structure, severe, stray-current corrosion occurs. Over a period of a year, this type of corrosion is known
to displace as much as 20 pounds of iron-pipe wall for every ampere of current.
(1) Another distinct corrosion that results from the electrolytic or galvanic cell action of
minute organisms is bacteria (microbiological corrosion). Microbiological corrosive action is the
deterioration of metal by a corrosion process that occurs as either a direct or indirect result of the activity
of certain bacteria, particularly in water or soil environments. Organisms that cause microbiological
corrosion are bacteria, slime, and fungi.
(2) The microbiological corrosive action that occurs in the soil is due to the physical and
chemical changes in soil by the action of bacterial-type organisms. Some bacterial-type organisms are
responsible for the production of active galvanic cells. These cells are produced by variations of the
oxygen content in the soil (differential aeration) or by the reduction of the hydrogen film over the
cathodic areas (depolarization). Bacterial-type organisms are mostly found in highly water-logged,
sulfate-bearing, blue-clay soils. The bacterial concentration as well as the corrosion rate varies
considerably with the different seasons of the year. Cast iron and steel pipe are corroded mostly by the
sulfides produced by the bacteria.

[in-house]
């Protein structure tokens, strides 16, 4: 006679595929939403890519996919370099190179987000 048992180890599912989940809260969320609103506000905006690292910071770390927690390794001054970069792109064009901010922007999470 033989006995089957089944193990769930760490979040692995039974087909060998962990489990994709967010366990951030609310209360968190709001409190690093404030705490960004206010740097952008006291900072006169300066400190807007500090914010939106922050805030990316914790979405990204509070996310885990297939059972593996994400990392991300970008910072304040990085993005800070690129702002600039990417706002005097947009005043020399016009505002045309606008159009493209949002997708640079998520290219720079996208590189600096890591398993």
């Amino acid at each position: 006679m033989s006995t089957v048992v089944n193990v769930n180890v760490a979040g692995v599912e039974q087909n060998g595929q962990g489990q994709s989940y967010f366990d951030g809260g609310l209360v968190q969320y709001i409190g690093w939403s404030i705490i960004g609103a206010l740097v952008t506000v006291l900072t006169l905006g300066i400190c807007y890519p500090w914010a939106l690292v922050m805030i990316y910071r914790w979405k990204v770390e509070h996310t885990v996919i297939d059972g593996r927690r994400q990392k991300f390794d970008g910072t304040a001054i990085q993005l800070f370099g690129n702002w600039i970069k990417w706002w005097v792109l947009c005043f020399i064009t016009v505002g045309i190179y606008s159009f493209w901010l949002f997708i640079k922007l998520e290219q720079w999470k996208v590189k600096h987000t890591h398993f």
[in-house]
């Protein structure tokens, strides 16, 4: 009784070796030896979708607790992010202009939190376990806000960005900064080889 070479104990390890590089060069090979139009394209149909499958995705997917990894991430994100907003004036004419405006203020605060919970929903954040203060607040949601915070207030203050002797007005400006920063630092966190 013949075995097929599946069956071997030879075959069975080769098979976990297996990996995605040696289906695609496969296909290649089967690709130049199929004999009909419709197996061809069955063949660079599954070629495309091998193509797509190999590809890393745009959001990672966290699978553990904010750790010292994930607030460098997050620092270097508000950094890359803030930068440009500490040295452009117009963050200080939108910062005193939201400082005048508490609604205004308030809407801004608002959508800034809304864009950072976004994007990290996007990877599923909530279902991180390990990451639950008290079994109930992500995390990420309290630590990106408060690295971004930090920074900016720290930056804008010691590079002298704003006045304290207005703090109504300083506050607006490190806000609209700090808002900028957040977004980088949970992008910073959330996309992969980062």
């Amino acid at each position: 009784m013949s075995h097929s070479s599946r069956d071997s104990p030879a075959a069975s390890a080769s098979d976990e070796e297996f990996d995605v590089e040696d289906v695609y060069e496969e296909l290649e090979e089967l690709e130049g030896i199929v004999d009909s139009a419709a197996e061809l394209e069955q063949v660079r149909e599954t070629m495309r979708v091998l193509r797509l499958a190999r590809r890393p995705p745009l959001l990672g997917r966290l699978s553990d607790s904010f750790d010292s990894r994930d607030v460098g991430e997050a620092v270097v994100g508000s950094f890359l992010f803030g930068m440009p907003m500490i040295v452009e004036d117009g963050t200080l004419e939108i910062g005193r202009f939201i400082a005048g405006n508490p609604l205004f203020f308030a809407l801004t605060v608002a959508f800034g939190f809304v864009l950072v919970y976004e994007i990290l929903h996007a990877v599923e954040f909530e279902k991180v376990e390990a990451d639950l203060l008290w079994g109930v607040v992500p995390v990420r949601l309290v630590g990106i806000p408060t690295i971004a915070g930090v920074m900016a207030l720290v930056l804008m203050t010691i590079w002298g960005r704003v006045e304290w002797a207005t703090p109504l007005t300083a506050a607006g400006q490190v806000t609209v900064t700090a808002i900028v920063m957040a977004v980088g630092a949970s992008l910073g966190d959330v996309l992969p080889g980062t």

g. Dezincification. Dezincification is a selective corrosion that occurs in copper and zinc
alloys. When alloys of this kind (brasses) are exposed to dezincification corrosion, the zinc will dissolve
out of the alloy, leaving only copper. Since most pipe fittings are made of brass, dezincification attacks
and weakens these brass fittings to the point of failure. In this case, the zinc ions go into solution,
leaving the copper. The solution may be impure water or oil that acts as an electrolyte.
h. Graphitization. Graphitization, or graphite softening, is a peculiar disintegration form that
attacks gray cast iron. Cast iron is an alloy made of iron and carbon, the carbon being in the form of
graphite. When cast iron with such a composition is subjected to graphitization, the graphite pipe may
last for many years if it is not subjected to any mechanical forces or sudden pressures.
i. Hydrogen Embrittlement. Hydrogen embrittlement is a term applied to metal that becomes
brittle due to hydrogen action on its surface. When hydrogen forms on the surface of steel, the hydrogen
action may form blisters or actually embrittle the metal. It has been demonstrated that hydrogen, which
is liberated near the surface of steel in an electrolyte environment, will diffuse into the metal quite
rapidly. This hydrogen, picked up by the steel in an atomic state, causes the steel to become brittle.
When atomic hydrogen production on the metal's surface stops, the hydrogen leaves the metal in a few
days and the metal again regains its original ductility. Carbon steels have shown that they are affected
by hydrogen embrittlement according to the hardness in the steel. The harder the metal, the greater the
susceptibility to hydrogen embrittlement. Hydrogen embrittlement in carbon steel is also increased by
the presence of stress.